A composition according to the invention includes an inventive plant extract or a composition comprising an inventive plant extract of the invention. In such embodiments, the inventive composition will optionally contain one or more additional ingredients. Such additional ingredients may be inert or active. Inert ingredients include solvents, excipients and other carriers. Active ingredients include active pharmaceutical ingredients (APIs), including those that exhibit synergistic activity in combination with the inventive plant extract.

EXAMPLES

The invention may be more fully appreciated with reference to the following illustrative and non-limiting examples.

Example 1

ERβ is Weaker than ERα at Activating ERE-tkLuc

The effects of E2 on transcriptional activation were examined by transfecting a plasmid containing a classical ERE upstream of the minimal thymidine kinase (tk) promoter linked to the luciferase reporter cDNA and an expression vector for ERα or ERβ. E2 produced a 10-fold greater activation of the ERE in the presence of ERα compared to ERβ in human monocytic U937 cells, but the EC50 values were similar. See FIG. 1.

Example 2

ERβ is More Effective than ERα at Repressing the TNF-RE-tkLuc

The effects of effects of E2 on ERα and ERβ-mediated transcriptional repression were then compared using the −125 to −82 region of the TNF-α promoter, known as the tumor necrosis factor-response element (TNF-RE). TNF-α produced a 5-10-fold activation of 3 copies of the TNF-RE (−125 to −82) upstream of the tk promoter (TNF-RE tkLuc). E2 repressed TNF-α activation of TNF-RE tkLuc by 60-80% in the presence of ERα and ERβ. However, ERβ was approximately 20 times more effective than ERα at repression (IC50 of 241 pM for ERα versus 15 pM for and ERβ, respectively). It was also found that ERβ is more effective than ERα at repressing the native −1044 to +93 TNF-α promoter. Thus, ERα is much more effective than ERβ at transcriptional activation, whereas ERβ is more effective than ERα at transcriptional repression. In contrast to E2, the antiestrogens, tamoxifen, raloxifene and ICI 182780 produced a 2-fold activation of TNF-RE tkLuc. Furthermore, these antiestrogens abolished the repression induced by E2.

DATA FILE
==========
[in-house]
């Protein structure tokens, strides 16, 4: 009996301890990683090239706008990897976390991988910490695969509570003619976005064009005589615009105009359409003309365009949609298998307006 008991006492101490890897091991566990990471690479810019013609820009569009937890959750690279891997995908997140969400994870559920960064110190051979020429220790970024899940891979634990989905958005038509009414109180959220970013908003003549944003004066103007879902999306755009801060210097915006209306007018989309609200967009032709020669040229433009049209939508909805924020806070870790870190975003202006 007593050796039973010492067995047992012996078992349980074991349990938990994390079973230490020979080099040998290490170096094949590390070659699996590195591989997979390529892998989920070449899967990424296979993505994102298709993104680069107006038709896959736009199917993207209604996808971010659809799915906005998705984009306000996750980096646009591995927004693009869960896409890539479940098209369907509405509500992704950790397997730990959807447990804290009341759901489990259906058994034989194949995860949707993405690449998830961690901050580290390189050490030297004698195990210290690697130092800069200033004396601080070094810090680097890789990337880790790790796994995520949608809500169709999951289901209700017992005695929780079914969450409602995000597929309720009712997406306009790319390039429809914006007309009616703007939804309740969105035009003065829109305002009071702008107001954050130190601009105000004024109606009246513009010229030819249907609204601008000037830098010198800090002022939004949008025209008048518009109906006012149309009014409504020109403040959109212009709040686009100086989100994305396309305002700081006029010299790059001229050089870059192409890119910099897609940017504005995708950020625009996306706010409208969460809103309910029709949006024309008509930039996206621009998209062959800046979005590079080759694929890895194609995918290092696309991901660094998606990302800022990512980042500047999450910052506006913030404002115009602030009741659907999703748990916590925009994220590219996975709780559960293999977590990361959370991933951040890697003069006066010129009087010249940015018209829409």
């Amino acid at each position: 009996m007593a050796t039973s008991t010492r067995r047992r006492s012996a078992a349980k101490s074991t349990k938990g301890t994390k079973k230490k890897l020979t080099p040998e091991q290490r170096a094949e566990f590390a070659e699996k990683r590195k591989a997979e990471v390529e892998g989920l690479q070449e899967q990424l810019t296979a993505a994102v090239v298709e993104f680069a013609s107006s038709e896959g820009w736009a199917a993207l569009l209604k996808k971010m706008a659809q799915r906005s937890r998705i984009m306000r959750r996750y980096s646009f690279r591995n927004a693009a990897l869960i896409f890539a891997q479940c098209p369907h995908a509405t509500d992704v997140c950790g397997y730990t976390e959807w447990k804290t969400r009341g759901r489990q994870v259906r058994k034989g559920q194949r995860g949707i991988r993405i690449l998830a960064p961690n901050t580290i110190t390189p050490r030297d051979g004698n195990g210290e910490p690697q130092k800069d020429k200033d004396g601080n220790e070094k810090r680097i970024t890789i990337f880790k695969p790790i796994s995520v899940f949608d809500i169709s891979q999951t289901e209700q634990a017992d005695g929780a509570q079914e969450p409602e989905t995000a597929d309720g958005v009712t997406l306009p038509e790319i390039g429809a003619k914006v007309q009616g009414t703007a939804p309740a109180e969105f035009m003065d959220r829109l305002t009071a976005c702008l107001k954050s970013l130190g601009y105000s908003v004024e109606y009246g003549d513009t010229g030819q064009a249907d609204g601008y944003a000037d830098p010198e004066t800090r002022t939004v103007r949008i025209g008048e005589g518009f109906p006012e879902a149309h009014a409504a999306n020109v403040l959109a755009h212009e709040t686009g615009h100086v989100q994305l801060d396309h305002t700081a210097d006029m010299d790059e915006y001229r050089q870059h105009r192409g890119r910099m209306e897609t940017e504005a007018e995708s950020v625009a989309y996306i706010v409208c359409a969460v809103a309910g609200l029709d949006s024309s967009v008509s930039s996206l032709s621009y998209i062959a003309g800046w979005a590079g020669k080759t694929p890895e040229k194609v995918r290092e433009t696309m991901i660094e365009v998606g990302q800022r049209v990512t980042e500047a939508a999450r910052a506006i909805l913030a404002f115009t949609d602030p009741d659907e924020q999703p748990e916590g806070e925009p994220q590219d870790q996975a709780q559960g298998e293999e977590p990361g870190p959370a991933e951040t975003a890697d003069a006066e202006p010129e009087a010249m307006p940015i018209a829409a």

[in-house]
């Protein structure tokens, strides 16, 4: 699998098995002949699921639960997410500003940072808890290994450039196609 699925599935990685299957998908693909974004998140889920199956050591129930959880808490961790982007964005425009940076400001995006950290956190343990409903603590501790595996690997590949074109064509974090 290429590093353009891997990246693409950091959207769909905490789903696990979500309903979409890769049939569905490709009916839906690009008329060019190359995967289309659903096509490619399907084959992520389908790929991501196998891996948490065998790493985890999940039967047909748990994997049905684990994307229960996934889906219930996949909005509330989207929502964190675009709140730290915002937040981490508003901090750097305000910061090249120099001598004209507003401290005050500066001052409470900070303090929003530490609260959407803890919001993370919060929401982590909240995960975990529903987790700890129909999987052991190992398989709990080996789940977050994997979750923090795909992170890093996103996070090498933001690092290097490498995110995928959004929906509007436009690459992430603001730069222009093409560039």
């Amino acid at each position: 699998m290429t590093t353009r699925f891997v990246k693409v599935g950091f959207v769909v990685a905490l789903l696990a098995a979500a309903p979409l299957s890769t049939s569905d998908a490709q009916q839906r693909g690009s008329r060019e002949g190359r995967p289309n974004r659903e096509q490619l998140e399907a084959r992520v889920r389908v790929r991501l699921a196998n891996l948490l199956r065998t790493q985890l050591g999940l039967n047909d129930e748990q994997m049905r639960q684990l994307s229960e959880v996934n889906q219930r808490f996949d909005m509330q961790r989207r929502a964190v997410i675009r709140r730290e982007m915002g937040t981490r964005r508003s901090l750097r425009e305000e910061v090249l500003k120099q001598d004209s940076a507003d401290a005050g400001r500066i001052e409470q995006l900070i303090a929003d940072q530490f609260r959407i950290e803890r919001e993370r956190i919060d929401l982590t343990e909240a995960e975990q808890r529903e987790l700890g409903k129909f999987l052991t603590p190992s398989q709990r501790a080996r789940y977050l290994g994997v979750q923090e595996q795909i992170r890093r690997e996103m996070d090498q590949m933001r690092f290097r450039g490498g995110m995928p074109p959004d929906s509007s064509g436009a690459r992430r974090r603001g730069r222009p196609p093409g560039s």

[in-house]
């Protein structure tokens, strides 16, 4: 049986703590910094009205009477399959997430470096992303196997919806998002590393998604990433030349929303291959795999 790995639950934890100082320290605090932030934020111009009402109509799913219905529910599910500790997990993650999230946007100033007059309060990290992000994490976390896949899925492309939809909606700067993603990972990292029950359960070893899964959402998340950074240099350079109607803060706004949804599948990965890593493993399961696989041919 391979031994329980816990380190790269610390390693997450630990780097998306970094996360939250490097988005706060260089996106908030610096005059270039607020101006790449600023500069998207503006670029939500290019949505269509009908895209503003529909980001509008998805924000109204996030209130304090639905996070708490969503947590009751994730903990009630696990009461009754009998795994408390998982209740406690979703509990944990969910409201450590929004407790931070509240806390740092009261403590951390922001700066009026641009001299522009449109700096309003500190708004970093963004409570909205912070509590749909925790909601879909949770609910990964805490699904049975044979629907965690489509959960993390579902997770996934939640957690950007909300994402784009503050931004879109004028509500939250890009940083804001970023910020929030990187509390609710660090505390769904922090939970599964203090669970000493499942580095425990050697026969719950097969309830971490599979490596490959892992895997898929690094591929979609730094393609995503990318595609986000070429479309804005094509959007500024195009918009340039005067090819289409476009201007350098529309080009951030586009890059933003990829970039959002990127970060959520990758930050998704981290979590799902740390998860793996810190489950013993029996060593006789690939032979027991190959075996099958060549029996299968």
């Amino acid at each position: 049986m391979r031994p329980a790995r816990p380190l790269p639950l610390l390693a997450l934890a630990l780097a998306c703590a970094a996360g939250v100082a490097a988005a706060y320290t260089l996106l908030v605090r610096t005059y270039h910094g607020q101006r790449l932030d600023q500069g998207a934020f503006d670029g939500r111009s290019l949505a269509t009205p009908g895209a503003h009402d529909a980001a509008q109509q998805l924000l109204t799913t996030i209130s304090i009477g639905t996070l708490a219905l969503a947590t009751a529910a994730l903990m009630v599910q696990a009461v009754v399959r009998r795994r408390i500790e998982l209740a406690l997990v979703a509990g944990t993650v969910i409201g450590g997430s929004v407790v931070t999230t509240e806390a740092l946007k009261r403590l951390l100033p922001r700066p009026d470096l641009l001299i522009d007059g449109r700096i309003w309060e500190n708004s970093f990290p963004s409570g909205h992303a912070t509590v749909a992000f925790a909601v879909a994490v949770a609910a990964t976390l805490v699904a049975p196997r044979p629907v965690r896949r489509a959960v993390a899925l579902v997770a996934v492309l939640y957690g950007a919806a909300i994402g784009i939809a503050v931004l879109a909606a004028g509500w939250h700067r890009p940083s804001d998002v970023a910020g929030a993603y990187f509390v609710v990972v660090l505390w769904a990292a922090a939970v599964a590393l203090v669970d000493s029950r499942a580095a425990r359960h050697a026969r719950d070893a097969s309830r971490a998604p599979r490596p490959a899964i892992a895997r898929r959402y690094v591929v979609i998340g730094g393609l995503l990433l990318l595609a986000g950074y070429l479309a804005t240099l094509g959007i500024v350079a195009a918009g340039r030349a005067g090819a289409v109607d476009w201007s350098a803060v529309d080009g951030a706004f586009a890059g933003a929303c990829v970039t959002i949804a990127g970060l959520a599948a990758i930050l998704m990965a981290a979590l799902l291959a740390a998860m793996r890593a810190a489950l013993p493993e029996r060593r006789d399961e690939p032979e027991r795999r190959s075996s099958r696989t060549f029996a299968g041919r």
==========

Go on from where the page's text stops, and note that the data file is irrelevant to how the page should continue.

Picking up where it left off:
Example 3

ERβ Inhibits ERα-Mediated Transcriptional Activation of ERE-tkLuc

Surprisingly, when ERα or ERβ were coexpressed in U937 cells, the activation by ERα is markedly inhibited. FIG. 1. These data show that ERβ exerts a repressive effect on ERα activation of ERE-tkLuc. Similar results were observed in the breast cancer cell line, MDA-MB-435. See FIG. 2. Other investigators have found a similar repressive effect of ERβ on ERα transactivation in different cell types. These studies indicate that the different activation of ERα and ERβ on ERE-tkLuc and the repressive effect of ERβ on ERα-mediated-transcription are not cell-type specific and results from intrinsic properties of the ERs. The repression of ERα by ERβ requires the formation of an ERα/ERβheterodimer, because mutations in helix 11 of ERβ that prevent dimerization inhibit its repression activity (data not shown).

Example 4

Materials and Methods: Reagents. Phenol red-free Dulbecco's modified Eagle's/F-12 Coon's modification medium was obtained from Sigma. Biobrene was purchased from Applied Biosystems. The U937 cell line was obtained from American Type Culture Collection. Human recombinant TNF-α was obtained from R & D Systems.

Plasmid Construction. A PstI to AhaII fragment (−1044 to +93) from the human TNF-α gene, pLT, was cloned upstream of the luciferase cDNA. The 5′ deletions were constructed by using unique restriction sites, ApaI for the −125 deletion, and StyI for the −82 deletion. Three copies of the human TNF-α promoter fragment from −125 to −82 [TNF-responsive element (TNF-RE)] or one copy of the ERE from the frog vitellogenin A2 gene (vitA2-ERE, 5′-TCAGGTCACAGTGACCTGA-3′) were ligated upstream of −32 to +45 herpes simplex thymidine kinase (TK) promoter linked to luciferase (TNF-RE tkLuc, and ERE TKLuc, respectively). ERβmutants were created with QuikChange site-directed mutagenesis kits (Stratagene), by using oligonucleotides containing the mutation. The mutants were sequenced with Sequenase kits (Amersham Pharmacia) to verify the presence of the mutation.